Annuity-rate collapse forces savers to rethink plans
PENSION savers have been urged to consider alternatives to buying a lifetime annuity with their retirement funds after new figures showed rates have suffered a huge fall.
The collapse in annuity rates means the annual pension income a 65-year-old would get for €100,000 has dropped from €6,000 to just €5,400 a year.
This means a pensioner who buys an annuity today would be almost €700 worse off a year than if they bought the annuity earlier this year, the Irish Independent has learned.
Annuities are a product you buy from an insurance company. You hand over your pension fund and get a fixed sum of money paid each month, typically for the rest of your life.
Insurance companies providing an annuity take the money they get and invest it in bonds to give them a return to match what they have to pay out over the life expectancy of the person buying the annuity.
Annuities tend to be backed by investment in "safe" bonds, typically German and French bonds. But the returns on these bonds are at record lows.
Yields on German and French bonds have fallen as investors buy them up as a safe haven amid the eurozone debt crisis. The greater the demand for a bond, the lower the yield or interest rate.
Figures compiled by John Geraghty of LABrokers.ie for the Irish Independent show that annuity rates have dropped sharply. He looked at a 65-year-old male looking for an annuity rate guaranteed for the first five years. Mr Geraghty said that the annuity rate at the moment was 5.392pc.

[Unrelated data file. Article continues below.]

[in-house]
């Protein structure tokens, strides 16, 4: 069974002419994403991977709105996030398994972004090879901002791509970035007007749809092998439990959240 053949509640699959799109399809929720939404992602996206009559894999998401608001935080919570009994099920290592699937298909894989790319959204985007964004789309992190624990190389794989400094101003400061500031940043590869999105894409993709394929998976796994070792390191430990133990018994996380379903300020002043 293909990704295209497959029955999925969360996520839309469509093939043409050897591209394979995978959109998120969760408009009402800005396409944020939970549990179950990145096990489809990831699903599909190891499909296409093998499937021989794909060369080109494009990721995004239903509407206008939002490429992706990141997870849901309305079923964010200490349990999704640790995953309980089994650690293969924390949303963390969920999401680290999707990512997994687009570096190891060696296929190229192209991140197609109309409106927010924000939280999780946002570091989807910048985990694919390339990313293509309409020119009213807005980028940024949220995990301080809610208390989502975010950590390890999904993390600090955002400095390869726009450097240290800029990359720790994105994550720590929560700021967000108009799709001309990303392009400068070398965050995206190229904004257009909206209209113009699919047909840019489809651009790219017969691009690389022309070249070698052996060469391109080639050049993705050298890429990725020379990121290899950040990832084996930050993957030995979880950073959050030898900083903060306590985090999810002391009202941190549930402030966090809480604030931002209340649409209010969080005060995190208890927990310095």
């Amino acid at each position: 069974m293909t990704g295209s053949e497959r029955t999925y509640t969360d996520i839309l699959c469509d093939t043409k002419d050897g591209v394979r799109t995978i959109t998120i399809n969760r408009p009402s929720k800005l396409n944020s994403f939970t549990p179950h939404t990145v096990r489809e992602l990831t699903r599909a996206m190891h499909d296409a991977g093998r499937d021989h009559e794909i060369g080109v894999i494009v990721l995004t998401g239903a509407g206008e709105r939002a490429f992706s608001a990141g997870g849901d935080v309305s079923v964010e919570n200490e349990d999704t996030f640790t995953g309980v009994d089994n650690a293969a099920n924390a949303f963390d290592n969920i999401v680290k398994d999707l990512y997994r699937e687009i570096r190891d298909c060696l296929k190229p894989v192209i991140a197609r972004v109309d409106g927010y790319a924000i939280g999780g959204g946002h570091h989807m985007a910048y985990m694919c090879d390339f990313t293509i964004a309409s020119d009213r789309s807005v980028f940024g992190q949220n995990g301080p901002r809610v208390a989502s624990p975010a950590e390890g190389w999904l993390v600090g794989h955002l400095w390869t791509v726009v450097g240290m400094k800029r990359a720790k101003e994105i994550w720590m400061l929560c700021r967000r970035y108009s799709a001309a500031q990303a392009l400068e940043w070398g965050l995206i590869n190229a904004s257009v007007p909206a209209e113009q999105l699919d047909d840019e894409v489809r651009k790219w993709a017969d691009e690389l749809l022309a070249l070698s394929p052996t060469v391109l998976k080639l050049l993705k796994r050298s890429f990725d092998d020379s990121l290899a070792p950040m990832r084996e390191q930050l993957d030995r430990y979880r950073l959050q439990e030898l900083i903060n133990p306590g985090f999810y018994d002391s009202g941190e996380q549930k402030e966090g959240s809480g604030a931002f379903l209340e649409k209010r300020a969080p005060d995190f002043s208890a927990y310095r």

"If the person had €100,000 to purchase an annuity then that would give him a pension of €5,354 a year," he said.
But as recently as April a person with the same pension pot would have got a rate of 6.075pc.
This would have have given him €6,037 a year.
The difference in annuity rates means someone purchasing one now will be €683 worse off a year than someone who bought an annuity in April.
For someone with a €500,000 pension pot to buy an annuity the difference works out at more than €3,400 a year.
Those with defined contribution pensions and the self-employed tend to buy annuities. But Mr Geraghty said people might be wise to put off buying one while rates are low.
Some people were continuing to work, while others were going ahead with their retirement but putting off investing in an annuity, he said.
"People tend to live for 20 years in retirement so you have to make your pension last," Mr Geraghty said.